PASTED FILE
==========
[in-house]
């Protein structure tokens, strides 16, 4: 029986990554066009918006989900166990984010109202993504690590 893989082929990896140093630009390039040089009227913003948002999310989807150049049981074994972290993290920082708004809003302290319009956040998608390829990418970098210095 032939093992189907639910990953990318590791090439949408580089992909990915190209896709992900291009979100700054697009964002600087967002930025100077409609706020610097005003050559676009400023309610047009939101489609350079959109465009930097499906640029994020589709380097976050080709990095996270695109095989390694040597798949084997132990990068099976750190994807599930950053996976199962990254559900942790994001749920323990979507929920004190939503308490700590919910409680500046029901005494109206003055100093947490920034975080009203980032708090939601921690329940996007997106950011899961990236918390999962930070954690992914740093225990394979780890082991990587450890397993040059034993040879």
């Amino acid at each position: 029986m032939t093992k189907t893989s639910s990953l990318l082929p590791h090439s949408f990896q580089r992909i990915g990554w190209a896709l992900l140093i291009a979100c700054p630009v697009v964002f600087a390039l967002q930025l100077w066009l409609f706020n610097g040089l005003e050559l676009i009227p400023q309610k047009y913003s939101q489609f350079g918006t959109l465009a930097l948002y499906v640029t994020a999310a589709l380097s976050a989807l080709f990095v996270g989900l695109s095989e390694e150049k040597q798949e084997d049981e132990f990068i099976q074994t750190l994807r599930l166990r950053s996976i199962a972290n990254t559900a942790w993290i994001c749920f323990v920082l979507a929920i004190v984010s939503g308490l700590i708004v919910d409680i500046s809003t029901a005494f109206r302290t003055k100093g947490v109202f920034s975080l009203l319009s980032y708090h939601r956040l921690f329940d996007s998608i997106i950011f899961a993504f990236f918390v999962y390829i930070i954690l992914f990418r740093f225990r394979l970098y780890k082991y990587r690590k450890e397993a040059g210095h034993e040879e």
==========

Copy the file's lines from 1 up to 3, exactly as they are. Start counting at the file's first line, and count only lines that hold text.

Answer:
[in-house]
């Protein structure tokens, strides 16, 4: 029986990554066009918006989900166990984010109202993504690590 893989082929990896140093630009390039040089009227913003948002999310989807150049049981074994972290993290920082708004809003302290319009956040998608390829990418970098210095 032939093992189907639910990953990318590791090439949408580089992909990915190209896709992900291009979100700054697009964002600087967002930025100077409609706020610097005003050559676009400023309610047009939101489609350079959109465009930097499906640029994020589709380097976050080709990095996270695109095989390694040597798949084997132990990068099976750190994807599930950053996976199962990254559900942790994001749920323990979507929920004190939503308490700590919910409680500046029901005494109206003055100093947490920034975080009203980032708090939601921690329940996007997106950011899961990236918390999962930070954690992914740093225990394979780890082991990587450890397993040059034993040879």
């Amino acid at each position: 029986m032939t093992k189907t893989s639910s990953l990318l082929p590791h090439s949408f990896q580089r992909i990915g990554w190209a896709l992900l140093i291009a979100c700054p630009v697009v964002f600087a390039l967002q930025l100077w066009l409609f706020n610097g040089l005003e050559l676009i009227p400023q309610k047009y913003s939101q489609f350079g918006t959109l465009a930097l948002y499906v640029t994020a999310a589709l380097s976050a989807l080709f990095v996270g989900l695109s095989e390694e150049k040597q798949e084997d049981e132990f990068i099976q074994t750190l994807r599930l166990r950053s996976i199962a972290n990254t559900a942790w993290i994001c749920f323990v920082l979507a929920i004190v984010s939503g308490l700590i708004v919910d409680i500046s809003t029901a005494f109206r302290t003055k100093g947490v109202f920034s975080l009203l319009s980032y708090h939601r956040l921690f329940d996007s998608i997106i950011f899961a993504f990236f918390v999962y390829i930070i954690l992914f990418r740093f225990r394979l970098y780890k082991y990587r690590k450890e397993a040059g210095h034993e040879e």